Wednesday, March 9, 2016


     There's this blogger I know and trust. He recommended climbing Haystack and then attending First Friday in Granville (TGIF). Sounded like good advice so that's what we did.
     Haystack is a much loved local landmark in the Mettawee Valley just north of Pawlet Vermont. It's so popular it has its own facebook page. Because its rocky pointed peak is so prominent, people have always felt the urge to be up there. I used to visit with the farmers at its base and then scramble up the front. There was an oft-used herd path on the back side but I didn't have a clue.

Haystack ahead

     The Nature Conservancy, the Vermont Land Trust and the Friends of Haystack have all been active in conservation efforts here. Protected lands on the high ridge to the east of Rt. 30 are called the North Pawlet Hills Natural Area and are home to peregrine falcon, bobcat and bear. There are rare and endangered plants and uncommon ecological communities. And there is the wild topography with parallel strings of north-south trending hills like pearls in a necklace. Haystack is at the southern end of one such chain. Along with Middle Mountain and Bald Hill it is one of the Three Sisters. Viewed from Wells near Lake St. Catherine, this upland area presents a striking line of west facing cliffs, the scarp of a thrust fault.

     To hike the mountain turn off Rt. 30 onto Waite Hill Road. In about a mile look for Tunket Road, a dirt lane leading uphill on the left. Don't drive up but do pull off Waite Hill without blocking access to the lane, fields or silage pile across the road. Walk up Tunket a half mile to a TNC trailhead on the left.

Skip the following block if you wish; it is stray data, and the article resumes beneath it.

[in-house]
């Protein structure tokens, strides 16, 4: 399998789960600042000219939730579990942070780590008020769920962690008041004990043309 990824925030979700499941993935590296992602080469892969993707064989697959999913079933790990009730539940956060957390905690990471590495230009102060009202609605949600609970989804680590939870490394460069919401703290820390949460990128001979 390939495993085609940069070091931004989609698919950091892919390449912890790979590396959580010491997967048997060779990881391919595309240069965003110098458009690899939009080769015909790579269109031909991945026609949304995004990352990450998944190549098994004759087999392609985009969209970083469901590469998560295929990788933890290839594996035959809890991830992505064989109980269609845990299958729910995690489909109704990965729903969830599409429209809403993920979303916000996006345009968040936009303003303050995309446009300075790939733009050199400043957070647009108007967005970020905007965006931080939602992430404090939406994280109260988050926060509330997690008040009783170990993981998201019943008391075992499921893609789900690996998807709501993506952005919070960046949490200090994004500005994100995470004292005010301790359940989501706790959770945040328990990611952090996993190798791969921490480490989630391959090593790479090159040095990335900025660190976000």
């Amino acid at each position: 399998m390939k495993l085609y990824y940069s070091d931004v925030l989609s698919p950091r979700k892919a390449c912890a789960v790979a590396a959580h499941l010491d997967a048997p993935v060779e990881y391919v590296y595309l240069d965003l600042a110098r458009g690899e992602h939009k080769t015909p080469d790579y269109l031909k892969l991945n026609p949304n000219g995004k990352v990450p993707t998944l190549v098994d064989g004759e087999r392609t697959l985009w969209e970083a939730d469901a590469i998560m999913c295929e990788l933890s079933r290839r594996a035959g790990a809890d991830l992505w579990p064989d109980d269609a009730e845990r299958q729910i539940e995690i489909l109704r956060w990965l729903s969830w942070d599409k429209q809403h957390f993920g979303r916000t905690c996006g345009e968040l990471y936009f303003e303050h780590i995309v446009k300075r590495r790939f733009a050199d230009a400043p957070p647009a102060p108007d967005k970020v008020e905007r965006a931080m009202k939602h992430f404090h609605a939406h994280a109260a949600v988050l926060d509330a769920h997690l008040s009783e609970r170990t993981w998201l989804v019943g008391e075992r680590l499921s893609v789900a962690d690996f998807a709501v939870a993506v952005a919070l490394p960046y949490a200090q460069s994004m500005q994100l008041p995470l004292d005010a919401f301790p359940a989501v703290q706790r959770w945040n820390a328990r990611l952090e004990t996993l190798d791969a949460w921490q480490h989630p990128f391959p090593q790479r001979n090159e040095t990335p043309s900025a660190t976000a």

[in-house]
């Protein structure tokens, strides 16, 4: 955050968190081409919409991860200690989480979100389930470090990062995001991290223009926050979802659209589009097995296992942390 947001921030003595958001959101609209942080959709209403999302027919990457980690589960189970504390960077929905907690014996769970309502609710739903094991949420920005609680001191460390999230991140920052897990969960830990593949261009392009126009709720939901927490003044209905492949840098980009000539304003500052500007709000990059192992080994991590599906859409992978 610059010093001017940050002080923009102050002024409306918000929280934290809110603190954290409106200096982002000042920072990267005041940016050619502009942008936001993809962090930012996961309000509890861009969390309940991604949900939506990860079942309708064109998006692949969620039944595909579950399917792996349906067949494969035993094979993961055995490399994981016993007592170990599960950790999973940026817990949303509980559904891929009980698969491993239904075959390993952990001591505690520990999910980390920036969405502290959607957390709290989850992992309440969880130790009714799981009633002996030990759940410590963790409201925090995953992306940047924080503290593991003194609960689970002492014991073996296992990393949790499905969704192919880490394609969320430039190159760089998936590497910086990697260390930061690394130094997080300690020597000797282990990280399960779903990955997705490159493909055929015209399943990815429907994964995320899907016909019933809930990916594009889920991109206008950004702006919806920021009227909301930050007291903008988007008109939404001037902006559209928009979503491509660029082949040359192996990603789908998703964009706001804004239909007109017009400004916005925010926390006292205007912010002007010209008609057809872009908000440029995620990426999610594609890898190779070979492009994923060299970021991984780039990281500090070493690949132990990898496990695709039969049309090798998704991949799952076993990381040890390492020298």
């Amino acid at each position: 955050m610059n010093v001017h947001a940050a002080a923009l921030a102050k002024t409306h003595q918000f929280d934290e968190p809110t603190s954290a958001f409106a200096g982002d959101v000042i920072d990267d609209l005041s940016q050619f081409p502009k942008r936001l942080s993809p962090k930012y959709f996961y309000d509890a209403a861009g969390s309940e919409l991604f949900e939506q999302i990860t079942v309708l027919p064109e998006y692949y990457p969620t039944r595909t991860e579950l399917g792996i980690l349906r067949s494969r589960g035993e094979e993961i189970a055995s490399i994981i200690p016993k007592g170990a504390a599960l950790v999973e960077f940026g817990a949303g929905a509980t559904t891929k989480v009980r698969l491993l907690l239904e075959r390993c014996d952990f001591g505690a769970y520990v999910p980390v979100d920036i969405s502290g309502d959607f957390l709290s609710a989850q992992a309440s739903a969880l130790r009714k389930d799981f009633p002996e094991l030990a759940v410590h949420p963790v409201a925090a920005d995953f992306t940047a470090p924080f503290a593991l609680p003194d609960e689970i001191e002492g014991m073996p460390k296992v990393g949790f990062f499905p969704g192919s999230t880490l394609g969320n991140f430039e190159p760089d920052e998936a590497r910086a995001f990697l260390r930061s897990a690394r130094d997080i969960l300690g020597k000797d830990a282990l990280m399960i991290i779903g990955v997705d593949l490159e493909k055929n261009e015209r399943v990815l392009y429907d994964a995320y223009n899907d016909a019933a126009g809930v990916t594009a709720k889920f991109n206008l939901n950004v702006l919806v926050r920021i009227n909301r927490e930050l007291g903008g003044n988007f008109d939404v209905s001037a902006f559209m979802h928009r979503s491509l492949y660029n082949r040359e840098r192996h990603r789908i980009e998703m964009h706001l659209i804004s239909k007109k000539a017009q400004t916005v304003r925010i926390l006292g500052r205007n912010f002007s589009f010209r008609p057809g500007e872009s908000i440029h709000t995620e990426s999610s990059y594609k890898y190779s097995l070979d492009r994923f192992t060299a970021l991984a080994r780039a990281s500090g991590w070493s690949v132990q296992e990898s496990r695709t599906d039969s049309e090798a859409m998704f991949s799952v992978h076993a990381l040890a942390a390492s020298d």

The road has been here since the 1700's and it used to be a lot busier. In the 1800's there was a bustling settlement in the hollow between the Three Sisters and Fox Cobble. I wonder if all the kids made the reluctant trek down to the Spanktown School? Maybe some did but not for long. By the early 1900's Tunket was an abandoned ghost town. Today beef cattle graze, the maples get tapped and a few people homestead off the grid. There's an interesting local connection in that Brian and Justine Denison once owned land here. They currently operate the Denison Farm in Schaghticoke and many in southern Washington County and beyond purchase CSA shares with them. Part of their former Pawlet property was added to the Natural Area and part became the Laughing Child Farm, which grows sweet potatoes.

     The trail starts in piney woods that seem to be overgrown pasture. Look for two large maples that surely predate the evergreens. You go up and down a little, rock hopping a couple of small streams, before beginning a steady climb thru hardwood forest towards a col between Haystack and Middle Mountain. The rock is a wavy, greenish phyllite with several large boulders that may have been plucked and placed by the glaciers.

A Chilling Sight

     Eventually the way becomes quite steep, grazing a hemlock ravine and winding thru thinning scrubby woods till there are no trees at all - just bare rock, views in every direction and a sense of fellowship with those who've come before seeking respite, rejuvenation, exultation.

     After Haystack we drove along the Mettawee and thru the slate quarries to West Pawlet where we stopped at Wayfaring Goose Farm. Spent a few pleasant minutes with Dan and his jersey girls before it was time to head up to Granville and the Slate Valley Museum for a "soups on" First Friday. There were five steaming crock pots representing the ethnic diversity of the quarry workers and their families - Irish Stew, Italian Wedding soup, Welch potato and leek, Jewish Matzah Ball and Slovakian mushroom. Naturally I sampled all of them.
     A Haystack appetizer and soup for supper - what a tasty combination!

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